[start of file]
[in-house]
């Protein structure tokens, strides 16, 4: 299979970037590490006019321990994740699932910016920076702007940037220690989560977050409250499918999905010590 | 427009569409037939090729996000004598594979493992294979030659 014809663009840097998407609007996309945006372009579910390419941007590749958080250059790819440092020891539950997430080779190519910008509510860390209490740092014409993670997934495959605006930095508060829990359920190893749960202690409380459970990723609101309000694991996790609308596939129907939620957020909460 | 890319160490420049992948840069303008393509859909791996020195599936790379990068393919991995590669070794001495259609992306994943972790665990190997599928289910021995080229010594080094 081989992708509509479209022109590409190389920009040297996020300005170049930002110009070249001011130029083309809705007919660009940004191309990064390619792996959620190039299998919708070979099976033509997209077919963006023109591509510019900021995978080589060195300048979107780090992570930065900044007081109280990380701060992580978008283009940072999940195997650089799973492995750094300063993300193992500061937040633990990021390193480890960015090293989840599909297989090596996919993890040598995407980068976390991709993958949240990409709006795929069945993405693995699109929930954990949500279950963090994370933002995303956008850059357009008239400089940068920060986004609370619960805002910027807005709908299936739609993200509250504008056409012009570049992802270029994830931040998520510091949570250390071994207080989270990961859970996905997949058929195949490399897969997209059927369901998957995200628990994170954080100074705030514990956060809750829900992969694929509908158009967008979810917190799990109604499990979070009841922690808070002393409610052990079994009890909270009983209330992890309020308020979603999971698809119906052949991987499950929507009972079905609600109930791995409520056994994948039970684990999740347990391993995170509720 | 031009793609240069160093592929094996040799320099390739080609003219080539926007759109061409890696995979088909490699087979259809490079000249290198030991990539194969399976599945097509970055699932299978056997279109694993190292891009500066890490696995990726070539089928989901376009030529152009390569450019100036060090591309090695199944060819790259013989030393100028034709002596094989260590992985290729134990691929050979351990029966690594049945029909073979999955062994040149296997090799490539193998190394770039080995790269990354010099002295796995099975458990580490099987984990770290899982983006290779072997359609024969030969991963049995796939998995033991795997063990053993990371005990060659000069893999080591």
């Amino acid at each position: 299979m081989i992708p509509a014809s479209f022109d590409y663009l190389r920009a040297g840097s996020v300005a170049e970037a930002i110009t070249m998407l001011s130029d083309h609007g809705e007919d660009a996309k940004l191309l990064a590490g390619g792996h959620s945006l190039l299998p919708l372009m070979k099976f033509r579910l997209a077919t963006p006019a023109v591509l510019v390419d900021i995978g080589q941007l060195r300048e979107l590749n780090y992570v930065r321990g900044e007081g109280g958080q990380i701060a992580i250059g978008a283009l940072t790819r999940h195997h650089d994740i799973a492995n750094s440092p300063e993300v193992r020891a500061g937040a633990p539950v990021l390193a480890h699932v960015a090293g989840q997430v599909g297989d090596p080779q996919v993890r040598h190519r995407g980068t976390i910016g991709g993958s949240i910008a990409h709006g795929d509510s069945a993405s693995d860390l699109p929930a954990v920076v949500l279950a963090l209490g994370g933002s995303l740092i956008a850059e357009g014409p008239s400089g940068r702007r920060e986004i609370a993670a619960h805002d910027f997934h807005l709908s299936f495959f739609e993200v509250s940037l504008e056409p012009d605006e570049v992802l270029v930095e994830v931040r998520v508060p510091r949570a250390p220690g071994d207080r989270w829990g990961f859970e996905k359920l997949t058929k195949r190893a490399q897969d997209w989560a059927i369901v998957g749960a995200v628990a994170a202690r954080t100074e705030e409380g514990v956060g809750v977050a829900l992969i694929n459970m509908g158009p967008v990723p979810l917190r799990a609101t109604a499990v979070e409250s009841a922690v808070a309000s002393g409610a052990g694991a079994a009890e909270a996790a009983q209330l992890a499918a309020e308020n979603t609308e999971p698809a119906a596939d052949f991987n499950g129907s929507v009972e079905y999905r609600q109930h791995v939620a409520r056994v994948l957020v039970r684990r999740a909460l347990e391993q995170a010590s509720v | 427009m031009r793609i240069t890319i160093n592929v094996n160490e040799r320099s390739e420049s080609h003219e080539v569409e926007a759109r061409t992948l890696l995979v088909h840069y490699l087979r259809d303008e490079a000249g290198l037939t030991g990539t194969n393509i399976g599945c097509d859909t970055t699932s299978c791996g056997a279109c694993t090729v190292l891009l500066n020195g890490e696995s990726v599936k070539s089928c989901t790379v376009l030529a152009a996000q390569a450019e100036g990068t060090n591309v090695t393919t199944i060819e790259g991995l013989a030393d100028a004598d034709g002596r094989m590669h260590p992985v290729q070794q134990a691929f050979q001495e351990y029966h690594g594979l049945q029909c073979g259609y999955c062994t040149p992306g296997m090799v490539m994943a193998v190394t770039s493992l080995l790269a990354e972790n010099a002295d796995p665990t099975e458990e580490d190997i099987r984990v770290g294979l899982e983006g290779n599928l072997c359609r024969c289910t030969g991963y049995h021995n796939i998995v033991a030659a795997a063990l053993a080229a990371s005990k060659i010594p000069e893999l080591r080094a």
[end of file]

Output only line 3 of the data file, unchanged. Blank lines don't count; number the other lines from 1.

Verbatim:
């Amino acid at each position: 299979m081989i992708p509509a014809s479209f022109d590409y663009l190389r920009a040297g840097s996020v300005a170049e970037a930002i110009t070249m998407l001011s130029d083309h609007g809705e007919d660009a996309k940004l191309l990064a590490g390619g792996h959620s945006l190039l299998p919708l372009m070979k099976f033509r579910l997209a077919t963006p006019a023109v591509l510019v390419d900021i995978g080589q941007l060195r300048e979107l590749n780090y992570v930065r321990g900044e007081g109280g958080q990380i701060a992580i250059g978008a283009l940072t790819r999940h195997h650089d994740i799973a492995n750094s440092p300063e993300v193992r020891a500061g937040a633990p539950v990021l390193a480890h699932v960015a090293g989840q997430v599909g297989d090596p080779q996919v993890r040598h190519r995407g980068t976390i910016g991709g993958s949240i910008a990409h709006g795929d509510s069945a993405s693995d860390l699109p929930a954990v920076v949500l279950a963090l209490g994370g933002s995303l740092i956008a850059e357009g014409p008239s400089g940068r702007r920060e986004i609370a993670a619960h805002d910027f997934h807005l709908s299936f495959f739609e993200v509250s940037l504008e056409p012009d605006e570049v992802l270029v930095e994830v931040r998520v508060p510091r949570a250390p220690g071994d207080r989270w829990g990961f859970e996905k359920l997949t058929k195949r190893a490399q897969d997209w989560a059927i369901v998957g749960a995200v628990a994170a202690r954080t100074e705030e409380g514990v956060g809750v977050a829900l992969i694929n459970m509908g158009p967008v990723p979810l917190r799990a609101t109604a499990v979070e409250s009841a922690v808070a309000s002393g409610a052990g694991a079994a009890e909270a996790a009983q209330l992890a499918a309020e308020n979603t609308e999971p698809a119906a596939d052949f991987n499950g129907s929507v009972e079905y999905r609600q109930h791995v939620a409520r056994v994948l957020v039970r684990r999740a909460l347990e391993q995170a010590s509720v | 427009m031009r793609i240069t890319i160093n592929v094996n160490e040799r320099s390739e420049s080609h003219e080539v569409e926007a759109r061409t992948l890696l995979v088909h840069y490699l087979r259809d303008e490079a000249g290198l037939t030991g990539t194969n393509i399976g599945c097509d859909t970055t699932s299978c791996g056997a279109c694993t090729v190292l891009l500066n020195g890490e696995s990726v599936k070539s089928c989901t790379v376009l030529a152009a996000q390569a450019e100036g990068t060090n591309v090695t393919t199944i060819e790259g991995l013989a030393d100028a004598d034709g002596r094989m590669h260590p992985v290729q070794q134990a691929f050979q001495e351990y029966h690594g594979l049945q029909c073979g259609y999955c062994t040149p992306g296997m090799v490539m994943a193998v190394t770039s493992l080995l790269a990354e972790n010099a002295d796995p665990t099975e458990e580490d190997i099987r984990v770290g294979l899982e983006g290779n599928l072997c359609r024969c289910t030969g991963y049995h021995n796939i998995v033991a030659a795997a063990l053993a080229a990371s005990k060659i010594p000069e893999l080591r080094a």